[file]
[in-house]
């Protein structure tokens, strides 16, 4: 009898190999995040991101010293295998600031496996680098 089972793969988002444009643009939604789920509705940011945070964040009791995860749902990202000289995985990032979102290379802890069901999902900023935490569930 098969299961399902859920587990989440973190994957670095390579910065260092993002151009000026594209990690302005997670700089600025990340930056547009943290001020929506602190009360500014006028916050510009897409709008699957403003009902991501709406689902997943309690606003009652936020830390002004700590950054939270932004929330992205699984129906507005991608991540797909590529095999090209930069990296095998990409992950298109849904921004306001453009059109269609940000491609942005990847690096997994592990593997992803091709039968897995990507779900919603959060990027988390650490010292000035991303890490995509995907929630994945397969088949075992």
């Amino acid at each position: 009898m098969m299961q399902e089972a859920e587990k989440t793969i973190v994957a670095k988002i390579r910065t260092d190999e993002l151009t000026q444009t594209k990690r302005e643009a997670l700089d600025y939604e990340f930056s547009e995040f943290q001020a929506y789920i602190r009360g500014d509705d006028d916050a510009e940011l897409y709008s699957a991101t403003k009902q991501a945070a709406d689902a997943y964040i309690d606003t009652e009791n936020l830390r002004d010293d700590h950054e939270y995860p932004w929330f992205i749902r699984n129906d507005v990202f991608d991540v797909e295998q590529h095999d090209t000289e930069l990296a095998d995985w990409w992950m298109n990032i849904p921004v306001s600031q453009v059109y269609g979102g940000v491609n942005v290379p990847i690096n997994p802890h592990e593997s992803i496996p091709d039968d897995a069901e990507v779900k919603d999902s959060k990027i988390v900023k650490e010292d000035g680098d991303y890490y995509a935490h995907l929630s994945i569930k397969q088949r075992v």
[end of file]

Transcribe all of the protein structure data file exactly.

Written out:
[in-house]
């Protein structure tokens, strides 16, 4: 009898190999995040991101010293295998600031496996680098 089972793969988002444009643009939604789920509705940011945070964040009791995860749902990202000289995985990032979102290379802890069901999902900023935490569930 098969299961399902859920587990989440973190994957670095390579910065260092993002151009000026594209990690302005997670700089600025990340930056547009943290001020929506602190009360500014006028916050510009897409709008699957403003009902991501709406689902997943309690606003009652936020830390002004700590950054939270932004929330992205699984129906507005991608991540797909590529095999090209930069990296095998990409992950298109849904921004306001453009059109269609940000491609942005990847690096997994592990593997992803091709039968897995990507779900919603959060990027988390650490010292000035991303890490995509995907929630994945397969088949075992």
């Amino acid at each position: 009898m098969m299961q399902e089972a859920e587990k989440t793969i973190v994957a670095k988002i390579r910065t260092d190999e993002l151009t000026q444009t594209k990690r302005e643009a997670l700089d600025y939604e990340f930056s547009e995040f943290q001020a929506y789920i602190r009360g500014d509705d006028d916050a510009e940011l897409y709008s699957a991101t403003k009902q991501a945070a709406d689902a997943y964040i309690d606003t009652e009791n936020l830390r002004d010293d700590h950054e939270y995860p932004w929330f992205i749902r699984n129906d507005v990202f991608d991540v797909e295998q590529h095999d090209t000289e930069l990296a095998d995985w990409w992950m298109n990032i849904p921004v306001s600031q453009v059109y269609g979102g940000v491609n942005v290379p990847i690096n997994p802890h592990e593997s992803i496996p091709d039968d897995a069901e990507v779900k919603d999902s959060k990027i988390v900023k650490e010292d000035g680098d991303y890490y995509a935490h995907l929630s994945i569930k397969q088949r075992v």